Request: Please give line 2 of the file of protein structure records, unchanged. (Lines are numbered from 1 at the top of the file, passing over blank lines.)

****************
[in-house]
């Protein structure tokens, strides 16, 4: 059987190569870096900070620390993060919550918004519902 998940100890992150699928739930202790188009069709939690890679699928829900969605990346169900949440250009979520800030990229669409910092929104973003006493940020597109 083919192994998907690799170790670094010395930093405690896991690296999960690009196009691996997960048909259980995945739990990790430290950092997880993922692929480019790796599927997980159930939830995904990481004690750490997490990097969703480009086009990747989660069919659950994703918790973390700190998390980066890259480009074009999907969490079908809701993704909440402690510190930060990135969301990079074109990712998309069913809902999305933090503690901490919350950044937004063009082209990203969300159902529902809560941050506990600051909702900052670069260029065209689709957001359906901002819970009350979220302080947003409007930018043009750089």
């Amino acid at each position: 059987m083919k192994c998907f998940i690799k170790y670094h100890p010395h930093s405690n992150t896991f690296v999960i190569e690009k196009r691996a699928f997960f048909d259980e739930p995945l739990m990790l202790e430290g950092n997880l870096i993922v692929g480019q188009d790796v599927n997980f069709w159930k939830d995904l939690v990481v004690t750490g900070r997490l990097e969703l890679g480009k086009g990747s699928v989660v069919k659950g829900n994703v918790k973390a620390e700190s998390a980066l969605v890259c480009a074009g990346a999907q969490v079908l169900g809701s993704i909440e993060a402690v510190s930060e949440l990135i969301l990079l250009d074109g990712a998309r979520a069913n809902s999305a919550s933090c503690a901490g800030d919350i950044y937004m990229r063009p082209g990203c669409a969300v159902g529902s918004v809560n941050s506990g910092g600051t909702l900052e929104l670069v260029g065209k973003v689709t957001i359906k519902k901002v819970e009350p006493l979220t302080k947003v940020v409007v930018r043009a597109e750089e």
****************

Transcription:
């Protein structure tokens, strides 16, 4: 059987190569870096900070620390993060919550918004519902 998940100890992150699928739930202790188009069709939690890679699928829900969605990346169900949440250009979520800030990229669409910092929104973003006493940020597109 083919192994998907690799170790670094010395930093405690896991690296999960690009196009691996997960048909259980995945739990990790430290950092997880993922692929480019790796599927997980159930939830995904990481004690750490997490990097969703480009086009990747989660069919659950994703918790973390700190998390980066890259480009074009999907969490079908809701993704909440402690510190930060990135969301990079074109990712998309069913809902999305933090503690901490919350950044937004063009082209990203969300159902529902809560941050506990600051909702900052670069260029065209689709957001359906901002819970009350979220302080947003409007930018043009750089």